The effect of lockdown on most business sectors across the UK was an immediate loss of revenue as sales fell off a cliff. As a result, projects and planned capital expenditure were put on hold with no immediate prospect of being able to make up the loss. A lot of organisations also had the double whammy impact of also needing to organise and equip their workforce for remote working, with requisite unplanned capital expenditure on laptops, monitors, printers, communications and networking. IT departments suddenly were under huge pressures to implement policies allowing people to work from home, along with supporting large numbers of users not previously used to working remotely.
Almost overnight, there was a colossal change in how businesses were run. Shifting to a remote, virtual society, many have had to bring forwards their digitalisation plans to survive. Recent research by McKinsey found that companies have accelerated the digitisation of their customer and supply-chain interactions and of their internal operations by three to four years and plans for implementing digitally enabled products has sped up by as much as seven years.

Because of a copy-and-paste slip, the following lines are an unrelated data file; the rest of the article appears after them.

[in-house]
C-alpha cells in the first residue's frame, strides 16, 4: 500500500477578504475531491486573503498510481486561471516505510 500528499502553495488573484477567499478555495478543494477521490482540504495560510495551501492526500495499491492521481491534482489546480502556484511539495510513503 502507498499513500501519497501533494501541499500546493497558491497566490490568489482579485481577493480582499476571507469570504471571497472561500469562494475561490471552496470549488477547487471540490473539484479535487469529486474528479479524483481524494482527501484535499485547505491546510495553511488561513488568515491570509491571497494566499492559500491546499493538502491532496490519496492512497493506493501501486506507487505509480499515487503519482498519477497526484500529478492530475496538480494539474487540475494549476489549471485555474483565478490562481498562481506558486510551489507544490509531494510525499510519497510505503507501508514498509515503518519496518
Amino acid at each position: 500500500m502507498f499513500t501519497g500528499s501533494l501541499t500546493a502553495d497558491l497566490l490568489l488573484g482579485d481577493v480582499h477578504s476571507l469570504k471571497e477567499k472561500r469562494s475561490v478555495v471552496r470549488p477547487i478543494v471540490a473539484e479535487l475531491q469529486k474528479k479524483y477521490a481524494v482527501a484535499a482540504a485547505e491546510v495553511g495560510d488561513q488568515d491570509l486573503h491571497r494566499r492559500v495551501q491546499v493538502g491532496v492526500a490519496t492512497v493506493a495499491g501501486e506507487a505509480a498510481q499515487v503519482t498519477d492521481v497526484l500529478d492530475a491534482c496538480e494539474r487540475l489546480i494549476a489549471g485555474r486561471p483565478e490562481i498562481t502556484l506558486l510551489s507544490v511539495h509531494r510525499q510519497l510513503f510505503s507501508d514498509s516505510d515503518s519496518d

The impact is varied and felt by many:
Customers: The impact of Covid-19 for customers was a sudden refocusing of their projects and capital flow. With no immediate end in sight to the pandemic and considering the lockdown restrictions that were in place, planned expenditure, projects etc went on the back burner. New priorities were being developed to help cope with the fallout of losing orders or at least seeing orders that were planned for shipping being delayed by weeks or even months.
Supply chain: While organisations where making changes to accommodate the situation, it would be foolish to think those changes could be made in isolation. The economy is such that inter-sector dependencies exist to support each other and so organisations also needed to, communicate with and engage their suppliers in these changes. There was no point in pivoting the business to a new or different sales channel if the business ended up unable to deliver product because the delivery capacity didn’t exist, or the organisation was dependant on a source of raw material that is suddenly in short supply.
Internal: The impact internally was that many organisations who were primarily equipped to house their employees in offices had to pivot very quickly to remote working to allow those same employees to carry out their duties and responsibilities from home. This required (in some cases) un-budgeted expenditure on additional IT equipment, required IT services to provision and setup equipment and facilities management to ship it out wherever it needed to go. This would also have a huge impact on the IT Support function as they would now be dealing with a large number of calls from employees who needed to be supported (at least initially) in getting connected at home and getting used to working remotely.
Short to medium term changes